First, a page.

Farah's Tarot

Farah Yurdozu, Turkish author and psychic appearing on TLC's DEAD TENANTS, brings you views on the show, the paranormal, the home, and a place for you to exchange ideas.

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Location: New York, New York, United States

Monday, November 07, 2005

A Magical Turkish Tradition: Coffee

The realm of the mystical has always been an accepted part of everyday life in Turkey. Here in America as in many parts of the world, people have a special mystical ritual for their mornings. They stagger from bed, half asleep, and wander to the kitchen to make a magic beverage that breathes the first life into their day. Yes of course I’m talking about coffee.

Turkish coffee is one of the most famous traditions of my country. It’s thick, strong, aromatic and like my people, it’s very sweet! (well mostly) Here’s how you make it, you’ll see it’s very different from western style coffees.

Use medium-roast coffee that's ground finer than espresso, as fine as you can make it. If you have a coffee mill you can probably do this at home, or your coffee store can probably grind the beans Turkish style.

You’ll need a small stovetop pitcher like the kind shown here (the real thing is called an ibrik) . Put 1 tsp of the ground coffee and 1 tsp of sugar to every 2 oz of water. Bring the mixture to a boil. As the rich light brown foam rises to the top, just before it boils over, pour the foam. To be extra traditional, repeat this twice for a total of three boilings. (You may want to stir it just a little so the coffee doesn’t get cooked to the bottom.)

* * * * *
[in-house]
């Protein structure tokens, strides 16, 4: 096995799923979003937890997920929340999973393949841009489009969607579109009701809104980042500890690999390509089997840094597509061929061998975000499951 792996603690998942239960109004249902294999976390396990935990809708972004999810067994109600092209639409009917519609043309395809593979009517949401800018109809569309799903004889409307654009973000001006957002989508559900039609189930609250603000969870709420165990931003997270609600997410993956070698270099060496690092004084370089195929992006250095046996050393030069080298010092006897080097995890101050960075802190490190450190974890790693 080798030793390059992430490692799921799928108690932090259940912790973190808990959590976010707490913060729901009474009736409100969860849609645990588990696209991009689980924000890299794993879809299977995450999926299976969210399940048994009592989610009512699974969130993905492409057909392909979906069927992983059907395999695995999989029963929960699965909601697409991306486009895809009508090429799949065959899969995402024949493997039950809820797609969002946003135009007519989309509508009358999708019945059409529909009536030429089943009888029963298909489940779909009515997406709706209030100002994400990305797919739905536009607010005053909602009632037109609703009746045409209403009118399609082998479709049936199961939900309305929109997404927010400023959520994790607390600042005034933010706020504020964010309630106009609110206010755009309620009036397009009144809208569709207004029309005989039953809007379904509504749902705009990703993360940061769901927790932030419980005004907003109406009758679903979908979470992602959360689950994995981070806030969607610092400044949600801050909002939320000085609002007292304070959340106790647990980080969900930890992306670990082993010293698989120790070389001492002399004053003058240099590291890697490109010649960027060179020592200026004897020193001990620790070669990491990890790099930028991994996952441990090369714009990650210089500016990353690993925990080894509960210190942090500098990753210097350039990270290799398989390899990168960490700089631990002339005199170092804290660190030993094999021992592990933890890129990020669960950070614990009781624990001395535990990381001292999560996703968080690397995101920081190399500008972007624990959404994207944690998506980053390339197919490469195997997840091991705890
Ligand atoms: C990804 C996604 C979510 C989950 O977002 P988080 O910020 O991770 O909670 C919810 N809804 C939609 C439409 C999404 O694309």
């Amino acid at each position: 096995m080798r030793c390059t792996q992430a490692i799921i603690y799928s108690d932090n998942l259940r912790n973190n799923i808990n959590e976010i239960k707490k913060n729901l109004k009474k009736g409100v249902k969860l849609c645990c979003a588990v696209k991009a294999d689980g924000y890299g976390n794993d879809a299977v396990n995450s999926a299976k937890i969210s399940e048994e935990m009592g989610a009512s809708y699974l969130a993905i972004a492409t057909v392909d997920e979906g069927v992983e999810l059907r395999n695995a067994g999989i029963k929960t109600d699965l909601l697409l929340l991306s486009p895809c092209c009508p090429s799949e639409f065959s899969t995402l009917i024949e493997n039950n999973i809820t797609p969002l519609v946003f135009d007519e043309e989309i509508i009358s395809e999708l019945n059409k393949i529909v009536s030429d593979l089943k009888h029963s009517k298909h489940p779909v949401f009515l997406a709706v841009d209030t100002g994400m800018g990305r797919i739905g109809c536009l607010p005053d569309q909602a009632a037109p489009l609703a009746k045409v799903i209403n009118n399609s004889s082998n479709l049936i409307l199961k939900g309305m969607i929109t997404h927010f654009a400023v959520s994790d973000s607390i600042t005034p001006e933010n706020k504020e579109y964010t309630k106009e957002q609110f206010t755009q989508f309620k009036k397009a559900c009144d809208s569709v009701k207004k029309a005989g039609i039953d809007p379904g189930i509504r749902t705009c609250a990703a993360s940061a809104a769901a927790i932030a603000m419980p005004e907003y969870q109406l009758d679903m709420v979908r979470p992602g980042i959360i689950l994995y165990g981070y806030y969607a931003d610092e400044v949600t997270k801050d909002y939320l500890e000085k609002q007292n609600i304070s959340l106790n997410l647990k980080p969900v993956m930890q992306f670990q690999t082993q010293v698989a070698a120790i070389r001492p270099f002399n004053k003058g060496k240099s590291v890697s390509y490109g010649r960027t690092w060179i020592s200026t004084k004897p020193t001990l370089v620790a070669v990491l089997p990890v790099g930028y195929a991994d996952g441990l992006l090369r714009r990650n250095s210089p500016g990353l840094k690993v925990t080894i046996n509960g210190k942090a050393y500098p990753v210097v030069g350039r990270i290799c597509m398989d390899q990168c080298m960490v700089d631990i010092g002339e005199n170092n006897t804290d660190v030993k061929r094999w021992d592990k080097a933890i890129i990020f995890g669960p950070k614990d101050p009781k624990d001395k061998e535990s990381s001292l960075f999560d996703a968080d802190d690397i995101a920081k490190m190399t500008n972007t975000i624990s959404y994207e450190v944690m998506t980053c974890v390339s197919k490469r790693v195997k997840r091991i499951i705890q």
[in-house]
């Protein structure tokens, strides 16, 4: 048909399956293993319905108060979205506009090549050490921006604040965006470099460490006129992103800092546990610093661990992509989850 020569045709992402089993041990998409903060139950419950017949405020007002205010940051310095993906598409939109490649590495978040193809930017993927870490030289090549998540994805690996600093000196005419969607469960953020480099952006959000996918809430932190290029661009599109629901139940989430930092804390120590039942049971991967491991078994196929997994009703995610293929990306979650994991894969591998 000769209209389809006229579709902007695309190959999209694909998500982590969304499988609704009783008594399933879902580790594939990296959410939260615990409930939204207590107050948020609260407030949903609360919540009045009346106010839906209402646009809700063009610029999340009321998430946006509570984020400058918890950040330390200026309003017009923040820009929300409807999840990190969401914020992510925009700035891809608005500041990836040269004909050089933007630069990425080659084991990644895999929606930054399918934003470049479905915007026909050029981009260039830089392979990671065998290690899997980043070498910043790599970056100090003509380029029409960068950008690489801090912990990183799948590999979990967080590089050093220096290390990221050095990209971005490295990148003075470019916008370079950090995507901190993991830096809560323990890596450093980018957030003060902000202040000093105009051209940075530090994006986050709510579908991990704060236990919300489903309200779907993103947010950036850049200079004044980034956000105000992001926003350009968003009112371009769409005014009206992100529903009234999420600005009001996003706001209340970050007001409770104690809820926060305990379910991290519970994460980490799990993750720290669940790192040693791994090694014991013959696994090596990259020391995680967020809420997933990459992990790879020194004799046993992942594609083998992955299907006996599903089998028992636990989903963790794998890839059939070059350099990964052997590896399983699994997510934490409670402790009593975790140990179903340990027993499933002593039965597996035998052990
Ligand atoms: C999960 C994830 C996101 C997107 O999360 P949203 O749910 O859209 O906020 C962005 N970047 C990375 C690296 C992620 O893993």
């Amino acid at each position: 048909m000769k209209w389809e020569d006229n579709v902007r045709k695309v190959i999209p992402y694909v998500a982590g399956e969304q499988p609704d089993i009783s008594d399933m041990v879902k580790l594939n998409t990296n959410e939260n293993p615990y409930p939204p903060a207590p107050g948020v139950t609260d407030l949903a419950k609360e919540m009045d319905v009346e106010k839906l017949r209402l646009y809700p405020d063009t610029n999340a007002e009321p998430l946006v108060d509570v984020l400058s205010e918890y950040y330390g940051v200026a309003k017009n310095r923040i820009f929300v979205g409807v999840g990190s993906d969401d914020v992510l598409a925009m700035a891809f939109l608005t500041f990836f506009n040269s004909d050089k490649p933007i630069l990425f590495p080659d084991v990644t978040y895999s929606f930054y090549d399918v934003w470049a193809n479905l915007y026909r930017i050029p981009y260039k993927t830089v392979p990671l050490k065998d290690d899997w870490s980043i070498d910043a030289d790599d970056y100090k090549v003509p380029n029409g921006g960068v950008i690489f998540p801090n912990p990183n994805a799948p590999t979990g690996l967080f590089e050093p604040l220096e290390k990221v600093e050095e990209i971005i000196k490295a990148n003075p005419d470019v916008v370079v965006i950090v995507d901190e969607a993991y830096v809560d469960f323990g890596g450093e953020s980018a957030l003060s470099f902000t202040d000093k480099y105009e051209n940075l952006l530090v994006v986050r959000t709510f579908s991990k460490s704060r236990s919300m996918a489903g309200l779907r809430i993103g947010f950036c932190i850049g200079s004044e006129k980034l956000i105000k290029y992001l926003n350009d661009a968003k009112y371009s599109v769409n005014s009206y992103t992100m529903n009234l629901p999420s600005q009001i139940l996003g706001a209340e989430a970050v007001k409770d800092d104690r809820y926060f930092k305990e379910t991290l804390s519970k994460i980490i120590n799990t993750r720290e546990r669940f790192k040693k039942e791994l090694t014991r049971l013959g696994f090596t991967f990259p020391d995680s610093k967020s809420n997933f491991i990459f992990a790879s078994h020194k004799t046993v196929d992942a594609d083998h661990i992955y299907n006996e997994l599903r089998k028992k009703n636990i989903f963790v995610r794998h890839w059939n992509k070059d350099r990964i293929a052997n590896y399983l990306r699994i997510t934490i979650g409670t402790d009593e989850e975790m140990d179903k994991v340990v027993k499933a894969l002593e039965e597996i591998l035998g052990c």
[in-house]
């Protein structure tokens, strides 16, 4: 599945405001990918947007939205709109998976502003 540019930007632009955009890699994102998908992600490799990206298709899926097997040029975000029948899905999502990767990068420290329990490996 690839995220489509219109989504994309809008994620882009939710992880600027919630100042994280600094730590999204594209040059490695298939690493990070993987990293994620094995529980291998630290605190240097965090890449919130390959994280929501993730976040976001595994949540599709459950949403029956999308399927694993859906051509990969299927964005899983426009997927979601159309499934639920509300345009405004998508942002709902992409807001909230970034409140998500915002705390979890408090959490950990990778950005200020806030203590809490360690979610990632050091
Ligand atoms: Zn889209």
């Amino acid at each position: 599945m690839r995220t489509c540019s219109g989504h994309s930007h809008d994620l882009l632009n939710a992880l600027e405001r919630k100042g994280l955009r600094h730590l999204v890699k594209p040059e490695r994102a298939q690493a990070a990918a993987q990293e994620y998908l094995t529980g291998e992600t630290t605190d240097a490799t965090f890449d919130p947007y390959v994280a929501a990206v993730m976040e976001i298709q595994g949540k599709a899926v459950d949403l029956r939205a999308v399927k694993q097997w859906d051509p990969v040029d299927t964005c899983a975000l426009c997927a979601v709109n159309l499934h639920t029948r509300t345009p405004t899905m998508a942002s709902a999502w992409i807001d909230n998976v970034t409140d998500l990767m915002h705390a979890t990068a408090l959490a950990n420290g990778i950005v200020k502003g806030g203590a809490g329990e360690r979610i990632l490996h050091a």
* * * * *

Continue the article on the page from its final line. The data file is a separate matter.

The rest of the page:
Serve it in small cups, like espresso cups, it’s very strong!! When you sip it the grounds will sink to the bottom. Don’t stir it; traditionally there is magic in these coffee grounds and this is where some eastern seers read the future. So you see, the magic is not just in the aroma. It’s very different from western style where the physical coffee gets filtered away. In fact, in another reversal from the western way, in Turkey it’s traditional for the head of the household or the most important guest to be served the “dregs” from the bottom of the ibrik—because that’s where the strongest brew is found, and the most mystical power.

Or is it just caffeine?


Blogger Smokey said...

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November 07, 2005 5:37 AM  

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